Angel Biscuits (so-called, because of the addition of yeast. Get it? They rise).

5 c. flour
1/8 c. sugar
1 T. baking powder
1 t. baking soda
1 c. cold butter, cut into cubes (plus more for brushing tops of biscuits)
1 pkg. yeast
4 T. warm water
2 c. buttermilk, at room temperature

Sift dry ingredients together. Cut in butter until it resembles small peas (confession: I do this in a large food processor, and then turn out into a large bowl before continuing). Dissolve and proof yeast in warm water. Add it and buttermilk to the bowl. Fold until just combined. It will still be a wet mess, but you just want to mix until there are no piles of dry flour. Turn into a large zipper type plastic bag and refrigerate over night. Next day: Roll out on a floured surface until between 1/2 and 3/4 inch thick. Cut with a biscuit cutter, gathering and re-using scraps until all the dough is used. Place biscuits on sheet pans or cookie sheets. Let them come to room temperature (they will just start to rise). Just before baking, brush liberally with melted butter. Bake at 375 degrees until golden brown. The beauty of these biscuits is that they HAVE to be made up the night before--clearing the morning for things other than mixing bowls! Also, the addition of yeast and sugar gives them a flavor and texture that is between a biscuit and a roll. So they can be dressed up for dinner, enjoyed for breakfast, or re-heated to good effect. Makes +/- 3 dozen, depending on the size of your biscuit cutter.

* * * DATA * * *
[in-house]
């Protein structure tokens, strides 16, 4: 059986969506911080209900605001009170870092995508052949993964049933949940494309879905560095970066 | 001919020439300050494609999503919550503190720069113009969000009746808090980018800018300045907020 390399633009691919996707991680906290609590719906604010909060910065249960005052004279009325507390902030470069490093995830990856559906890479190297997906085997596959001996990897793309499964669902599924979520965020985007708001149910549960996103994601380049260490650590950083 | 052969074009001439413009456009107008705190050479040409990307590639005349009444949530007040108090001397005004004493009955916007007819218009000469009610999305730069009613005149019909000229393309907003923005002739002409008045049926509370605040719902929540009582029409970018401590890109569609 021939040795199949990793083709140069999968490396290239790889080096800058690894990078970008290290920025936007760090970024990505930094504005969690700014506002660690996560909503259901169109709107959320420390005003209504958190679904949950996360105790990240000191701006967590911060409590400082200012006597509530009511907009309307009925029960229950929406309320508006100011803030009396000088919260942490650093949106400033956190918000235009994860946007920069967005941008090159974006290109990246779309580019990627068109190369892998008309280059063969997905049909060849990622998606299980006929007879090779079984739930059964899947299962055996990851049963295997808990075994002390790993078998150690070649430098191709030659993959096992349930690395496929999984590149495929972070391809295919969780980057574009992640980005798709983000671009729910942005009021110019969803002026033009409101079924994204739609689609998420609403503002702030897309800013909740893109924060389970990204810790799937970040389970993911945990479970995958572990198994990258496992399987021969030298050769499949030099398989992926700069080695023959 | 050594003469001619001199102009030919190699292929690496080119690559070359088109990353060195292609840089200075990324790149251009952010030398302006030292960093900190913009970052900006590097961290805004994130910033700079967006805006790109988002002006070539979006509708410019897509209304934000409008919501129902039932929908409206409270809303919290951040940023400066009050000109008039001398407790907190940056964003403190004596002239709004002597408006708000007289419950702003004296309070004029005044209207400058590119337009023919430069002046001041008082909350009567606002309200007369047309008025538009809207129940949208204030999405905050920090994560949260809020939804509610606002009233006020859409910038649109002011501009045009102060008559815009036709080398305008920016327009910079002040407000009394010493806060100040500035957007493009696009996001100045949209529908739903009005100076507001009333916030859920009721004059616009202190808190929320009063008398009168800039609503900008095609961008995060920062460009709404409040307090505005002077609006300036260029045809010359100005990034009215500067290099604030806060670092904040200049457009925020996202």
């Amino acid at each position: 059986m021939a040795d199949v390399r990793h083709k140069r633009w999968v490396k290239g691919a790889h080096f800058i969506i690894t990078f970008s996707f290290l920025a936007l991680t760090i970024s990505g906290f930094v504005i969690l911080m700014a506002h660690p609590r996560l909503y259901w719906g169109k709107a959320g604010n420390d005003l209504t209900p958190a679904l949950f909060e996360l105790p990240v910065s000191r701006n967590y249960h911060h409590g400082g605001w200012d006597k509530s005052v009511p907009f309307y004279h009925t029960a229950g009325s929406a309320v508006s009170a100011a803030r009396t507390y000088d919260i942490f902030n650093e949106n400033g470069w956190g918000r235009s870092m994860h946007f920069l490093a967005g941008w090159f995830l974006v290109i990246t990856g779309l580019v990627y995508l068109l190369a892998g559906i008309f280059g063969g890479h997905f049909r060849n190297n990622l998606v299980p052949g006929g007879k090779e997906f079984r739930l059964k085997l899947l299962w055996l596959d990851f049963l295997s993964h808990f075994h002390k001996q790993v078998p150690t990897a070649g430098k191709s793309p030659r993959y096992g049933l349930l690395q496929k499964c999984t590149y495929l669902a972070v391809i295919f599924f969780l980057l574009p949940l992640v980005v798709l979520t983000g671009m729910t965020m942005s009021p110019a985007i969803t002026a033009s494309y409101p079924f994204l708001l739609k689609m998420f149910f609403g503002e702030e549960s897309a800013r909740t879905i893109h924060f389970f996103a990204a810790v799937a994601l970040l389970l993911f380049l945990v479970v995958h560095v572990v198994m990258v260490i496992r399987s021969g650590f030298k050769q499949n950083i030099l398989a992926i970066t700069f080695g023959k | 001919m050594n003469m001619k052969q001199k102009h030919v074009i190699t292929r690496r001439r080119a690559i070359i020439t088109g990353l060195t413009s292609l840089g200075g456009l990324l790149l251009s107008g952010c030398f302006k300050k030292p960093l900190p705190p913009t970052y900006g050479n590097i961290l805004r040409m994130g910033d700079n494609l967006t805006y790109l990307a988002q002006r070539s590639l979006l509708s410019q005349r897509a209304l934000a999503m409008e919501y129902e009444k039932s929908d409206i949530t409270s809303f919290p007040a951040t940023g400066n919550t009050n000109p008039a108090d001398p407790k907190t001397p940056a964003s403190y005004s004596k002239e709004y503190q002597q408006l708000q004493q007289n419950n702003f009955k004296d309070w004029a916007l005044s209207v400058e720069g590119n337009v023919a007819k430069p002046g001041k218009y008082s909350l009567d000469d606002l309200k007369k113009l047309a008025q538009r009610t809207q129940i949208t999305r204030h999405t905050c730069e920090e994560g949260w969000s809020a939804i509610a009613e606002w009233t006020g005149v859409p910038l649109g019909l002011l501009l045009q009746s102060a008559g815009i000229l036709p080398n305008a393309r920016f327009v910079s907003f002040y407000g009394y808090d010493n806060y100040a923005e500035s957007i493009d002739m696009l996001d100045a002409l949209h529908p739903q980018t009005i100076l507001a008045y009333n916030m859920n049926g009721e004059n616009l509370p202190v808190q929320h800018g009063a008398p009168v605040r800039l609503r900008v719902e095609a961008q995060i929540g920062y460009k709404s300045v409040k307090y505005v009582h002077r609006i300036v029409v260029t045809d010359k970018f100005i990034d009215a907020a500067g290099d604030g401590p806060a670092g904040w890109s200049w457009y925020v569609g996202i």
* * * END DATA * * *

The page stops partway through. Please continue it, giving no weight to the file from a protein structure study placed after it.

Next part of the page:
Sweet Potato Cake